Having staid in England near a twelvemonth, during which his execution was no less admired than his compositions, Handel took leave of Queen Anne, who accompanied several valuable presents with expressions of regret at his departure, and wishes for his speedy return; which he respectfully promised should take place as soon as he could obtain permission of the Elector.
On his arrival at Hanover, Handel composed twelve chamber duets, and a few other pieces of little importance; and soon obtained permission to return to England, on the positive assurance that he would not long absent himself from the Electoral dominions. His return to London was hailed by the musical world as a national acquisition, and every measure was adopted to render his abode pleasant and permanent. An eminent occasion was not long wanting for the full exercise of his great talents. He was called upon to compose the Grand Jubilate, and Te Deum, for the conclusion of the peace of Utrecht. In that composition he acquitted himself with all that wonderful effect  of sublimity and judgment, for which he was remarkable. He also composed for the Opera-house, Teseo, and Il Pastor Fido; and both operas were well received. The Queen was so captivated with his performances, that she settled on him an annual pension of two hundred pounds, and the nobility vied with each other in proving their esteem for so distinguished a musician; who, thus rewarded, courted, and patronized, forgot his promise of returning to Germany.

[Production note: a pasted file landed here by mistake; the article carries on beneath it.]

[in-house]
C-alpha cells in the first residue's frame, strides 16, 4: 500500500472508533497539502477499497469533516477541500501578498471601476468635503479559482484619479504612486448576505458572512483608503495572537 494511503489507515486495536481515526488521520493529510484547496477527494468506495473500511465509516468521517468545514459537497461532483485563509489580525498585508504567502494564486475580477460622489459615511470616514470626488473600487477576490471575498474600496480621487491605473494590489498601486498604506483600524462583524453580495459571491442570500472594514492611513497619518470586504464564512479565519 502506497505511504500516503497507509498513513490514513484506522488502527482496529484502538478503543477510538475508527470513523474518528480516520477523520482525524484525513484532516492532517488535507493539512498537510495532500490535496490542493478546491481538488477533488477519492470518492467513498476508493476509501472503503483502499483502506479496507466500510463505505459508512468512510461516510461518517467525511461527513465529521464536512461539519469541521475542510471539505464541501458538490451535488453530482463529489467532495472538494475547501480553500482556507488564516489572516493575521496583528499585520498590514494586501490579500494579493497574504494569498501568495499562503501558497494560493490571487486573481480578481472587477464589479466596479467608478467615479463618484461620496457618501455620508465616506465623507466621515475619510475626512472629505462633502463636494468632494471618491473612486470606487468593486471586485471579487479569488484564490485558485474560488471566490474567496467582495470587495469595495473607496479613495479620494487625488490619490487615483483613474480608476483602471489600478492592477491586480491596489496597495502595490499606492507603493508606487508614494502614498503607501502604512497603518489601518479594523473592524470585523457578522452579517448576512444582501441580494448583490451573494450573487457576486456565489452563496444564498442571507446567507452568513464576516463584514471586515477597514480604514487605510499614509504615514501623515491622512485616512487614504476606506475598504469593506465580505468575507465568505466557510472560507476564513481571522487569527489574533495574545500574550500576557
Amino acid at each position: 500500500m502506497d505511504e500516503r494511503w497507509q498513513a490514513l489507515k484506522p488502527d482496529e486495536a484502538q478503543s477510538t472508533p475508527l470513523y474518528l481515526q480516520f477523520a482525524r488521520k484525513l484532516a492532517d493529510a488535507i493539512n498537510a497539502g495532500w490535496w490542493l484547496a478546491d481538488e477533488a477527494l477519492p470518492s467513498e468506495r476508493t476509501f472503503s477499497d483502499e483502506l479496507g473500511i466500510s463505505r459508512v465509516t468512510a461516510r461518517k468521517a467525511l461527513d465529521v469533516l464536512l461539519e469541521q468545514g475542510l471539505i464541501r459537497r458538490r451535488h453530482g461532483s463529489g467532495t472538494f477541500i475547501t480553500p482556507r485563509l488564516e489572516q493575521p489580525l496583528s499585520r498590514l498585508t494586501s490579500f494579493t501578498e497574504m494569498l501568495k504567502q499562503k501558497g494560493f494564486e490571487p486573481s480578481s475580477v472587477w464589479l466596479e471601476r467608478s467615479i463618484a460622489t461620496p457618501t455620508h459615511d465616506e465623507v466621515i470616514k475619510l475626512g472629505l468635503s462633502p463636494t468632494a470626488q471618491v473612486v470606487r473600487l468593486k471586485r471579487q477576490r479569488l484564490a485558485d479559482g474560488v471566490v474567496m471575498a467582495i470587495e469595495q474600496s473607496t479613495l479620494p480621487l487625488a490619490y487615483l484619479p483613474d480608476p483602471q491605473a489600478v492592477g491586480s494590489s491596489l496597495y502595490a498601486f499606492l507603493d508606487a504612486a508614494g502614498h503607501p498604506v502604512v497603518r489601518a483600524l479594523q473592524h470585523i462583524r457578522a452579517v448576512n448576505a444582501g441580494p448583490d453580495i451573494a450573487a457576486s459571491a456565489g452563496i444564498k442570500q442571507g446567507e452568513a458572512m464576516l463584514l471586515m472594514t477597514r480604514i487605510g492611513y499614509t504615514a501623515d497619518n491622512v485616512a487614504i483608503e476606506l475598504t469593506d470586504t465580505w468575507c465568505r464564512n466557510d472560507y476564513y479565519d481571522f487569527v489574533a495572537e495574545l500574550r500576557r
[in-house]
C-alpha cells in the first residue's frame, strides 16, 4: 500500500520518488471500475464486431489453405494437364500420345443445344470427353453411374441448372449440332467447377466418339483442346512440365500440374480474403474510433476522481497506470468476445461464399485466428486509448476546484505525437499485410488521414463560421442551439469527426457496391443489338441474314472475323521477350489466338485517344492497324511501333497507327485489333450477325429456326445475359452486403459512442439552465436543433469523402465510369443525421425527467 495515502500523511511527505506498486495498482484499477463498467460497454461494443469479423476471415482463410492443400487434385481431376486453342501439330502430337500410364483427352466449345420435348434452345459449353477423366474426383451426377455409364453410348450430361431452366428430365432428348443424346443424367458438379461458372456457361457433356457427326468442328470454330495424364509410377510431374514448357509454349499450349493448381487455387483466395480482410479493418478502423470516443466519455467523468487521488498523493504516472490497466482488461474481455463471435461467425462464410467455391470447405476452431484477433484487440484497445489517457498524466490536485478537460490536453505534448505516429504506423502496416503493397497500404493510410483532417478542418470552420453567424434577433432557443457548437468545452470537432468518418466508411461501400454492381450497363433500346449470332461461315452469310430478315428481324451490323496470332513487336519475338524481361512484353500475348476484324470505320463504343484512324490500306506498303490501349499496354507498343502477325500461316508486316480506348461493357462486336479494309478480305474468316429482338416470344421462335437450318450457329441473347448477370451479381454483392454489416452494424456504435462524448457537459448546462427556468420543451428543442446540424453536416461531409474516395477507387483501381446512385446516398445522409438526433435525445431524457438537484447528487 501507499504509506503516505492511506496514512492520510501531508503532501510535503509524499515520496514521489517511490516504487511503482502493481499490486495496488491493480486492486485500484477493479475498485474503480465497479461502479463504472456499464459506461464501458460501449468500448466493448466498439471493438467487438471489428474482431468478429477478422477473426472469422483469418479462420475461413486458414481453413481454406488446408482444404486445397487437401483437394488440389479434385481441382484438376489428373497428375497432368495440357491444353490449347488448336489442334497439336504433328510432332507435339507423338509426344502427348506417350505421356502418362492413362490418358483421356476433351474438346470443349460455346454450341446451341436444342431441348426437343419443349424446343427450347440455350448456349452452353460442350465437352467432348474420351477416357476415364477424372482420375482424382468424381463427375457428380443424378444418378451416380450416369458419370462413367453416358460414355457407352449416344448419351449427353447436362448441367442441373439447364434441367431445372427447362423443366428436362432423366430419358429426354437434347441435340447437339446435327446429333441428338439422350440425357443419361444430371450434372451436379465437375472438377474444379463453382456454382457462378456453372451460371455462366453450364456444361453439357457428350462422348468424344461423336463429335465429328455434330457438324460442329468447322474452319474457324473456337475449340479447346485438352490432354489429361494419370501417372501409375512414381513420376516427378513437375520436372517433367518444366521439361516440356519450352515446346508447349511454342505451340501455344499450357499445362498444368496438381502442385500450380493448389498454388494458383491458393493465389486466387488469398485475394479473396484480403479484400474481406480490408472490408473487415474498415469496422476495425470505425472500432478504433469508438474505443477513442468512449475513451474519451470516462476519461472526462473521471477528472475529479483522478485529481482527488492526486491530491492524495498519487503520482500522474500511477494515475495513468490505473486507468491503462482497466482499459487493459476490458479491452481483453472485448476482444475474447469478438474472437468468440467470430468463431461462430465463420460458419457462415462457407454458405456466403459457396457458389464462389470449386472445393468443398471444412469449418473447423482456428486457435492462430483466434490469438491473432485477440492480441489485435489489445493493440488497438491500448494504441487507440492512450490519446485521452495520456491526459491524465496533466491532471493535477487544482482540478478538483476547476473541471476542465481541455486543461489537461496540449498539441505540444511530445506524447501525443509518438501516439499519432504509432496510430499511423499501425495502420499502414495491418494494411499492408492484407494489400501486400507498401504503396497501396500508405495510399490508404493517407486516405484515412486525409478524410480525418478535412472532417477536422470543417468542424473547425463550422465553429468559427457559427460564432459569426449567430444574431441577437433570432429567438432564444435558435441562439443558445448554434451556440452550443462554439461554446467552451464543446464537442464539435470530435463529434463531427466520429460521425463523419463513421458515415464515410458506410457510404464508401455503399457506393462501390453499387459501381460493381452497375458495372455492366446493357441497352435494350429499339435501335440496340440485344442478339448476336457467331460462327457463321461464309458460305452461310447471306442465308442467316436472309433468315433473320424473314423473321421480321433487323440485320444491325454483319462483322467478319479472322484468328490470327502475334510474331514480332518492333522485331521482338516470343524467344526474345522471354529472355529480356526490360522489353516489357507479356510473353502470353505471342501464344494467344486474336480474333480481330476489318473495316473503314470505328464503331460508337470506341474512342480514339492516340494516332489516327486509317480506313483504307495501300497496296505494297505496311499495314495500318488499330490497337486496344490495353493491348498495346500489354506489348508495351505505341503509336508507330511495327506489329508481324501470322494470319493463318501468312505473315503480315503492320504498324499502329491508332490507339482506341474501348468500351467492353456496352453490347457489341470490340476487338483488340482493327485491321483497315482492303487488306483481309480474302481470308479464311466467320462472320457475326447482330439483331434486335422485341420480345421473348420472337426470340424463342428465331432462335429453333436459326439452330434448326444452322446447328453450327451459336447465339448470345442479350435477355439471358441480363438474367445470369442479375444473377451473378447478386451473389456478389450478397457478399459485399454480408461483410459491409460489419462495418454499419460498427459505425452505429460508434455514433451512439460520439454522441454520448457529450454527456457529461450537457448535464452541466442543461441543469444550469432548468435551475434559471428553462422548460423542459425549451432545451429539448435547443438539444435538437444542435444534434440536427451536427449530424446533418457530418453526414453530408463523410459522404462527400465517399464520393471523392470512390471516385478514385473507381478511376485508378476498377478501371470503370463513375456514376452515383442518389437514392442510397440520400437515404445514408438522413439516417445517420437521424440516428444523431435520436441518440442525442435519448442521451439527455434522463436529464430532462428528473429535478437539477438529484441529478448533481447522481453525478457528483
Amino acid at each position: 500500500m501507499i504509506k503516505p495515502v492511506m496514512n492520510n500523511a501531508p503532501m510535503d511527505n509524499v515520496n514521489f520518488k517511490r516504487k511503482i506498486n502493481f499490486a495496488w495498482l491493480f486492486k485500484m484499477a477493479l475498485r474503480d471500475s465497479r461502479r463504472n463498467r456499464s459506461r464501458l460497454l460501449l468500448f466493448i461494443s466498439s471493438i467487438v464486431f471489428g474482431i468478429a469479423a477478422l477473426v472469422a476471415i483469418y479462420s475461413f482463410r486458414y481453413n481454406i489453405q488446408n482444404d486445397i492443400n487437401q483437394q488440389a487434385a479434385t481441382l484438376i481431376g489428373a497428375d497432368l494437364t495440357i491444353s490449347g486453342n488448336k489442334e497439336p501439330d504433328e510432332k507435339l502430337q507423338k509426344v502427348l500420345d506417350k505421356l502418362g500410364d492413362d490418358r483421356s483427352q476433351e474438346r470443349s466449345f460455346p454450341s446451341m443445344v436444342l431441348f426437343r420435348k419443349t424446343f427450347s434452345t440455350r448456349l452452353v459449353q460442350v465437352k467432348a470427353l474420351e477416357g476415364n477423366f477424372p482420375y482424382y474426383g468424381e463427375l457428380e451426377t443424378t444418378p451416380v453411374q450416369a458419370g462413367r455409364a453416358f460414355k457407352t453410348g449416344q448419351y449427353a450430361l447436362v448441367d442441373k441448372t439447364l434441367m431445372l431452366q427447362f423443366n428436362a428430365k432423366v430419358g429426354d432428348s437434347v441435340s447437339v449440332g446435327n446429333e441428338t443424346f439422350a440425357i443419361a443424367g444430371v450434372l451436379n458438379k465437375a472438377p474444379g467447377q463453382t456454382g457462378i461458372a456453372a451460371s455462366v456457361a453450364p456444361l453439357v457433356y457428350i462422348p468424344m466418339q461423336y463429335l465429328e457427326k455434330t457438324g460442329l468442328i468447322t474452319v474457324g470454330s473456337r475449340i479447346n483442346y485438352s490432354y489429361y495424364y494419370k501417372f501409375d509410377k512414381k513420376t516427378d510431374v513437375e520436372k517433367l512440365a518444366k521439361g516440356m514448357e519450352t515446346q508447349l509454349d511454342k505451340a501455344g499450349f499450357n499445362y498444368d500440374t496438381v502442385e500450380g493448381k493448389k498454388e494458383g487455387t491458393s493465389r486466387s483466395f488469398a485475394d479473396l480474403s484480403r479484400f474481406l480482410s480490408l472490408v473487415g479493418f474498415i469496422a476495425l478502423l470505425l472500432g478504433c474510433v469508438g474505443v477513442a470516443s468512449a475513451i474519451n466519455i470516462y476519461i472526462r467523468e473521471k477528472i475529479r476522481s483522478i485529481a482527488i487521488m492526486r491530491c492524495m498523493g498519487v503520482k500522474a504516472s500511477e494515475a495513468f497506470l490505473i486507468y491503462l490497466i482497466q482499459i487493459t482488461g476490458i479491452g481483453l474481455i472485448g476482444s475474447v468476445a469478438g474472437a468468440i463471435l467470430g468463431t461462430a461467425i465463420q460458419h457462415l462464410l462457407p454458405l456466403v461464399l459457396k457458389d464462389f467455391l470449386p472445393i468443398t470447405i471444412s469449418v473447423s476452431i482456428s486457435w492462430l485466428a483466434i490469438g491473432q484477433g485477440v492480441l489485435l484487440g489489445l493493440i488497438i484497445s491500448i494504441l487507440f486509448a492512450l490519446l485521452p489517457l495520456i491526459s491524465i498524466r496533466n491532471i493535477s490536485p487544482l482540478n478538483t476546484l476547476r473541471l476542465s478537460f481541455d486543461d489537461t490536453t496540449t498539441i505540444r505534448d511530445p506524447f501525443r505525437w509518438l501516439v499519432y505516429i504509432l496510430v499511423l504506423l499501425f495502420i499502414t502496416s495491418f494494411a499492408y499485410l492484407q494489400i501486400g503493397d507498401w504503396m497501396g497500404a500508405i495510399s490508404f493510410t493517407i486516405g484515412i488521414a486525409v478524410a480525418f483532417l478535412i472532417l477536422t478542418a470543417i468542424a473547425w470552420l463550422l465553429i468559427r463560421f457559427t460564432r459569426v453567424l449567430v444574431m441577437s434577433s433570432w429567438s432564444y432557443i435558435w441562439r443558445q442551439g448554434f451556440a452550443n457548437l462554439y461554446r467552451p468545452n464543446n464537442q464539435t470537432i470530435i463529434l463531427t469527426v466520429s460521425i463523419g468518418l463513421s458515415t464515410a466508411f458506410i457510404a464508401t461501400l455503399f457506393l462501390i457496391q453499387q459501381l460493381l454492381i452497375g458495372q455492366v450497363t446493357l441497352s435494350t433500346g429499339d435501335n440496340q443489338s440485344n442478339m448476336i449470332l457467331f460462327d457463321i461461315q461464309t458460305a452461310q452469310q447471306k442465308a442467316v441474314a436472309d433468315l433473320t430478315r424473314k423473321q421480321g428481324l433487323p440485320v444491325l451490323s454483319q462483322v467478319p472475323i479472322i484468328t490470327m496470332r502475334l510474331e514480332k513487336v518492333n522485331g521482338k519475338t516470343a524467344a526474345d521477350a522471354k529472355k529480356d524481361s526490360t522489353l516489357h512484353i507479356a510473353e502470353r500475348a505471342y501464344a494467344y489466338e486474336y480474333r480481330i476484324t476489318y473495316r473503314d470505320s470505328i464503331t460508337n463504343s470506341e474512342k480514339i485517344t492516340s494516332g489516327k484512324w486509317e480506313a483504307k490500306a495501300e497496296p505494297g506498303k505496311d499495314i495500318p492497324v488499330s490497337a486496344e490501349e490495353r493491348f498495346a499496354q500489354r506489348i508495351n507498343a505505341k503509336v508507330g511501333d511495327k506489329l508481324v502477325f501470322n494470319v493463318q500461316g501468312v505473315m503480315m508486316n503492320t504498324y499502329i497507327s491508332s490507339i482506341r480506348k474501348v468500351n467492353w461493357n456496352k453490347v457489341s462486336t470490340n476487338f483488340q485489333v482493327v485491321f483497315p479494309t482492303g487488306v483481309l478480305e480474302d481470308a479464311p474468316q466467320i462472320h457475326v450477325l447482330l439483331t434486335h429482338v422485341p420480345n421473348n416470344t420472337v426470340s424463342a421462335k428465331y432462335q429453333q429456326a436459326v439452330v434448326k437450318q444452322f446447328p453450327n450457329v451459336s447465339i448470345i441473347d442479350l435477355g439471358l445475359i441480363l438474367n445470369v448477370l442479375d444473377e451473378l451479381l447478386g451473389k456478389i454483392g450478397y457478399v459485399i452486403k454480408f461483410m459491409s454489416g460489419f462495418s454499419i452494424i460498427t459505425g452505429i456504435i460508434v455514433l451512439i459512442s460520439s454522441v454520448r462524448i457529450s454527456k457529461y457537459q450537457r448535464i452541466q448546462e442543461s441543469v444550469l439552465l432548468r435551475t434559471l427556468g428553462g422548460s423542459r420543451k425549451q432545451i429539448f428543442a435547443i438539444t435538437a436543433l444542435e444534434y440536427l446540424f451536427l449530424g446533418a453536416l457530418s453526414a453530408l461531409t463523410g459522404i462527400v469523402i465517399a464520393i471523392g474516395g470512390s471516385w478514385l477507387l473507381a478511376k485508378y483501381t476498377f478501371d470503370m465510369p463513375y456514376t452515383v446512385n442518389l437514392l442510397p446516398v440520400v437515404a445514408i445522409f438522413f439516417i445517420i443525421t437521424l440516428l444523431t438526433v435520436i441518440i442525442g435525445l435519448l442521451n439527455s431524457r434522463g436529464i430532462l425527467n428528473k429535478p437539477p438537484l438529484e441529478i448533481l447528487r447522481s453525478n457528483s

In 1714 Queen Anne died. The accession of his liberal patron, who, under the title of George the First, succeeded to the throne, under other circumstances would have been the moment of exultation; but instead of appearing in the foremost rank of congratulators, Handel did not venture to present himself at Court. From this embarrassment, however, he was happily relieved by the kindness of Baron Kilmanseg, Master of the Horse to George the First as Elector of Hanover. Apprized that his Majesty had projected a party on the Thames, he informed Handel of the King’s intention: Handel immediately produced that celebrated composition, known by the title of the Water Music. Having procured a band, he followed the barge, and watching his opportunity, unexpectedly charmed the Royal party by melodies of singular effect and sweetness. The King inquiring who was the composer of that exquisite harmony, Baron Kilmanseg said that it was Handel; stated his contrition, and sued for his restoration to favour. This respectful attempt at reconciliation, and atonement for his conduct, mollified the Sovereign. Soon afterwards, Geminiani was commanded to play, in the King’s closet, twelve solos which he had recently composed: fearful that their proper effect would be lost by an indifferent accompaniment, he expressed a wish that Handel  might be permitted to preside at the harpsichord. This request was conveyed to the King, and enforced by the friendly solicitation of the Baron. Handel was restored to favour; and the King increased the pension granted by Queen Anne to four hundred pounds a year.